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  • Writer's pictureBethann Garramon Merkle

Advice: Your grad school inquiry email better relate directly to the person you’re emailing

Updated: Jan 14

NOTE TO COLLEAGUES: Feel free to share this post with folks who email you ineffective queries.

Photo of three people looking at a long table full of marine specimens

Approaching prospective faculty advisers can feel daunting (and random). But it doesn’t have to. (Image ©2018, BGMerkle)

I field a fair number of grad student inquiry emails.

I say no to every inquiry email I receive.

For most of these prospective students, I wouldn’t be the right adviser anyway: they write me with interest in animal behavior, reproductive physiology, and wildlife biology to name a few. These emails are fairly straightforward to reply to. I don’t do that kind of science.

The trickier ones are the emails from people who clearly took time to read my bio/webpage on our department website. These folks tend to be interested in intersections of the same things I am.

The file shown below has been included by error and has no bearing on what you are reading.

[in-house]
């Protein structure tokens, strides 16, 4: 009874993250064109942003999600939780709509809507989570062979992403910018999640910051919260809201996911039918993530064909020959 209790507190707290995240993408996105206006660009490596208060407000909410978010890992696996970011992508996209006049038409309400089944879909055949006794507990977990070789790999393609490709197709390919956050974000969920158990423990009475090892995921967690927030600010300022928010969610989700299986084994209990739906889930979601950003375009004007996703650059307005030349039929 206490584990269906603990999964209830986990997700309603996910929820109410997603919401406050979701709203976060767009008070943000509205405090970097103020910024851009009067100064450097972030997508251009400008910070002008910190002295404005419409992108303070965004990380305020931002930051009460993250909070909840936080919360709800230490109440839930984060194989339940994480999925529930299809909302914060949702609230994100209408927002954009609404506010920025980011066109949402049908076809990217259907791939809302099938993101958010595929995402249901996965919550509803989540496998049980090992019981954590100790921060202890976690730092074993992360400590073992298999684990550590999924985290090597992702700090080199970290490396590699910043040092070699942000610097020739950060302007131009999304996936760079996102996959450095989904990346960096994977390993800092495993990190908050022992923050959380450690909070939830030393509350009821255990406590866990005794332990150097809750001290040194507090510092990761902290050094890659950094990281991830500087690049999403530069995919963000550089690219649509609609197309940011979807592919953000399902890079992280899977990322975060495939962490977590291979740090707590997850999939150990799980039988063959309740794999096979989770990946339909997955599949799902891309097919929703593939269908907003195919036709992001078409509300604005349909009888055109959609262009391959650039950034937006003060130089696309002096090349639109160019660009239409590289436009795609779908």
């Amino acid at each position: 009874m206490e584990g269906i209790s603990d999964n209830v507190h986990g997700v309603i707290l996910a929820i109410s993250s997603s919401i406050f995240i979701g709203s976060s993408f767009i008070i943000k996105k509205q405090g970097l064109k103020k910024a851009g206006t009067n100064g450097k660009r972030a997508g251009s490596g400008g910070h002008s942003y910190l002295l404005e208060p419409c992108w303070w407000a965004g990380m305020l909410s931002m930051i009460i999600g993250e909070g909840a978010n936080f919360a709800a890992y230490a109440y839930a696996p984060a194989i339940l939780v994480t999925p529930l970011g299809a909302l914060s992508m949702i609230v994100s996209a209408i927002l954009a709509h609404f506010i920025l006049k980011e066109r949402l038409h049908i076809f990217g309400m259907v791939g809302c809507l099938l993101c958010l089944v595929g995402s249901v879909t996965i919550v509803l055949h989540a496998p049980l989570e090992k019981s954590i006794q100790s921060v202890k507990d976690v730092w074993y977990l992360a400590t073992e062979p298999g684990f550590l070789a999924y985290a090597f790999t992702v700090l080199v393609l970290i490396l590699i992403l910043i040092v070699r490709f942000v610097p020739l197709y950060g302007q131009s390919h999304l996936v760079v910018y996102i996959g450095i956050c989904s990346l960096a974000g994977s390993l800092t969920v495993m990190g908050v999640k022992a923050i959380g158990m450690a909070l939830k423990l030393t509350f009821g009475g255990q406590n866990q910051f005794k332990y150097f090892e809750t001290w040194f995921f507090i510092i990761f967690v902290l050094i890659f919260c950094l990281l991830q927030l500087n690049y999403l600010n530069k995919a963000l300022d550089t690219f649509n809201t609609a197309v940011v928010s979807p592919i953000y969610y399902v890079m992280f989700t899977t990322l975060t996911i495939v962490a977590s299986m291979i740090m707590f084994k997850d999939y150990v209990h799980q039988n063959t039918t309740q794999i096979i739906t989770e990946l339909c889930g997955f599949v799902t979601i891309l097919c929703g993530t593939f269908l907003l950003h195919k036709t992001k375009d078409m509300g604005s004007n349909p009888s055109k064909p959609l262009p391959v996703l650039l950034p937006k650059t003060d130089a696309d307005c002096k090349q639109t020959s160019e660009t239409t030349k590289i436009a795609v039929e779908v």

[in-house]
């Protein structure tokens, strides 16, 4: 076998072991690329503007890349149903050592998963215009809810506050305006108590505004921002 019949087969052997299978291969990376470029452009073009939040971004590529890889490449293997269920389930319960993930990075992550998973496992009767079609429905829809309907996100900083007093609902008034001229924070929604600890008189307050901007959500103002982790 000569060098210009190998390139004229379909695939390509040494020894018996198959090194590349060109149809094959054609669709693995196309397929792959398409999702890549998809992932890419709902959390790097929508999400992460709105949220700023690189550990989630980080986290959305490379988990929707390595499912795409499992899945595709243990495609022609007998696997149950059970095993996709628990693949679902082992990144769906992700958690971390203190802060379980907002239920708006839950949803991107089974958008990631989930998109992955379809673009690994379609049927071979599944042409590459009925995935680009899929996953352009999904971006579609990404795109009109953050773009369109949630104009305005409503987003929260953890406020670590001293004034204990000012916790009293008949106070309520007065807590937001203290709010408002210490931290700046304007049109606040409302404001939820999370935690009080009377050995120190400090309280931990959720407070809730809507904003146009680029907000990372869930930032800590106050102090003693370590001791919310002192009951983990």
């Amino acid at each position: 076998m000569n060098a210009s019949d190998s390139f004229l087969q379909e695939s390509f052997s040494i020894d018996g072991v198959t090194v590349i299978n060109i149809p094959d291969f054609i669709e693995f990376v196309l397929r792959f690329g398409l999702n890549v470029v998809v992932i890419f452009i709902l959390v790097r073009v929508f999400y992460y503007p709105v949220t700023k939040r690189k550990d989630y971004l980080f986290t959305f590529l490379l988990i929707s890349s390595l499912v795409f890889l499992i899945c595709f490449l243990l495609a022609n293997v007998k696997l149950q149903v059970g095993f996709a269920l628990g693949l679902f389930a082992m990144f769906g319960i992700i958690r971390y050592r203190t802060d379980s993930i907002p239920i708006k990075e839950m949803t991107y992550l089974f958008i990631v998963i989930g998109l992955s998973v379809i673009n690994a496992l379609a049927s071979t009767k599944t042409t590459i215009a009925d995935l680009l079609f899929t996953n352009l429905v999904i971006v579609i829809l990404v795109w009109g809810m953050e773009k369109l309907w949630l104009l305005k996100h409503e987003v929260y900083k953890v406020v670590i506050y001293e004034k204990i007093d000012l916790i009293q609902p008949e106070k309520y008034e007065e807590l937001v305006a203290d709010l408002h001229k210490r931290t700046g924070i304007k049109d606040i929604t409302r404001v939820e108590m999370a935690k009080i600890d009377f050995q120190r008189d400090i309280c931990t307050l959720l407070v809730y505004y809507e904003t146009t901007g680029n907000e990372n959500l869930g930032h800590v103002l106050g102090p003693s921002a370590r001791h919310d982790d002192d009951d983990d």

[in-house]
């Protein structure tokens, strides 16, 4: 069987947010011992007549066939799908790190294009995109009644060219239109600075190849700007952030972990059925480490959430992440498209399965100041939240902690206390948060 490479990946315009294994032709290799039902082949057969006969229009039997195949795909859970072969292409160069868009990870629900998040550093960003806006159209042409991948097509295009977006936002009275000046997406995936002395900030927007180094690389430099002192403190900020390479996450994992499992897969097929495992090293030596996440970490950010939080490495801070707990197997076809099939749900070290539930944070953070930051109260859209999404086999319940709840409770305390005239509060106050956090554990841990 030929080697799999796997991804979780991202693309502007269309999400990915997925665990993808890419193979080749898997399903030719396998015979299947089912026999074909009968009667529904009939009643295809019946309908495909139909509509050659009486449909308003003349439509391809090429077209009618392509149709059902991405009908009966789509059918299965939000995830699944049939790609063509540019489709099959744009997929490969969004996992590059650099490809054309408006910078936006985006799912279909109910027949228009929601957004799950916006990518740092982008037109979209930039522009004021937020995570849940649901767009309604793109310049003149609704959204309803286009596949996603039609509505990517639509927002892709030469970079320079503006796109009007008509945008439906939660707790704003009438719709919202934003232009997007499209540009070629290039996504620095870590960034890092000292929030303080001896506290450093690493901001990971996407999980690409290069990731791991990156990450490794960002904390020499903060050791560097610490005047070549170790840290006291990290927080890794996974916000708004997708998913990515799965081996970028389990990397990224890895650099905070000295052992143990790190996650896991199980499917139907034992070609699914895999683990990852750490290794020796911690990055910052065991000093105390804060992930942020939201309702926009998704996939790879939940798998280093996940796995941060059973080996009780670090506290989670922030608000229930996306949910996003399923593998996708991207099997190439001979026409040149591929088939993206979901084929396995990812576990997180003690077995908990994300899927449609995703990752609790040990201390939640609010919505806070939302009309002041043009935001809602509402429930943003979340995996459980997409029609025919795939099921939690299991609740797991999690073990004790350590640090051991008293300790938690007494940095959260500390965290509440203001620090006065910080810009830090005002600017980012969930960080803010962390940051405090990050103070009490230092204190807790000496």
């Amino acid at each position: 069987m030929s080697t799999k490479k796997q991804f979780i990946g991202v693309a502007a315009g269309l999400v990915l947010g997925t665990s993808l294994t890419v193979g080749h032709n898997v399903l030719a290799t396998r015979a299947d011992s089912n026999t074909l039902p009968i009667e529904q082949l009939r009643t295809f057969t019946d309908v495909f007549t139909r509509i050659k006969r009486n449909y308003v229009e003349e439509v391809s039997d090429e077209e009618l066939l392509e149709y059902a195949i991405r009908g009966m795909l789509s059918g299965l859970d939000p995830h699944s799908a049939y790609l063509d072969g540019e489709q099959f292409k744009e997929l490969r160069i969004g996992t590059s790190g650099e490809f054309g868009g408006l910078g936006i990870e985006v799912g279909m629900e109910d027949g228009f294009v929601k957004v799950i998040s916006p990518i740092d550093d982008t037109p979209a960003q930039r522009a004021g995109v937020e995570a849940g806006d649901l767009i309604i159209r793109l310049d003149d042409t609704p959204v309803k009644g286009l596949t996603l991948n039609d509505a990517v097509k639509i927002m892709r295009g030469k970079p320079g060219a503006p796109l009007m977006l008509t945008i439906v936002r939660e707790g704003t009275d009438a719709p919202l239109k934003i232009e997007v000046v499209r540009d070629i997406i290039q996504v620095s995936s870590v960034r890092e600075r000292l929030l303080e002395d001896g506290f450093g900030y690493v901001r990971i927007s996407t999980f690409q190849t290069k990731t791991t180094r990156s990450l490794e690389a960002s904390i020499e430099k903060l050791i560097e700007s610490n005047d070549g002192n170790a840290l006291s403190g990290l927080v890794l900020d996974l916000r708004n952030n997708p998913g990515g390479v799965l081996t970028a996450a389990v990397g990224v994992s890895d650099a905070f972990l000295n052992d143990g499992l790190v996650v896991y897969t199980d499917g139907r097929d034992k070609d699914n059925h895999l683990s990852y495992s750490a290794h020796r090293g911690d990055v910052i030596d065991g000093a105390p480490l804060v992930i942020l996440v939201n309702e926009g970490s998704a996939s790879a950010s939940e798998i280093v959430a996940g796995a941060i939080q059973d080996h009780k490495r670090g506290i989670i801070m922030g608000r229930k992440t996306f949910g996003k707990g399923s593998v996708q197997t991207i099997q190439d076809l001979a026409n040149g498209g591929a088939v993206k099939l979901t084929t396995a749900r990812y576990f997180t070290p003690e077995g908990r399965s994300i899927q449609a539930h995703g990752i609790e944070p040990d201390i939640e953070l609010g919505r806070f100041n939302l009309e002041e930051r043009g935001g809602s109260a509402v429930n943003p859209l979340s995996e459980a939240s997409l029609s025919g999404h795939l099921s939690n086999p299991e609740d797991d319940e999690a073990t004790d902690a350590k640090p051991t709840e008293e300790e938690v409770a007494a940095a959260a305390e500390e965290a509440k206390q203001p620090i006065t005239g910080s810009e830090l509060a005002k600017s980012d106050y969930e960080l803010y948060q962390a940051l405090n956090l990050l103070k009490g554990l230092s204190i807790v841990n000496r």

Their inquiries are harder to decline, in part because I know there aren’t that many grad school opportunities at these intersections. And, in part because it would be so fun (and yes, hard work!) to jam out with a lab full of people working together on these topics.

In every case, though, I say no.

I do not maintain a lab/students. My appointment in our department is a capacity-building one which does not involve direct supervision of graduate students pursuing degrees.

But, I try not to just say no.*

Why do I take this time? I tend to get a lot of inquiries from students who aren’t totally sure how the application process works for graduate school. And, I’m a first-generation college student myself. I’m still feeling my way through the academic labyrinth, and I didn’t know an academic career was even an option until 2015 (nearly 10 years after my undergrad). So, I err on the side of lots of information when I respond to prospective students, in the hopes of demystifying some aspects of the hidden curriculum.

In case it’s useful to you**, keep reading for what I generally tell folks to consider about emailing other faculty. (And, if you're not sure how to email faculty you're already connected to, this is a great resource.)

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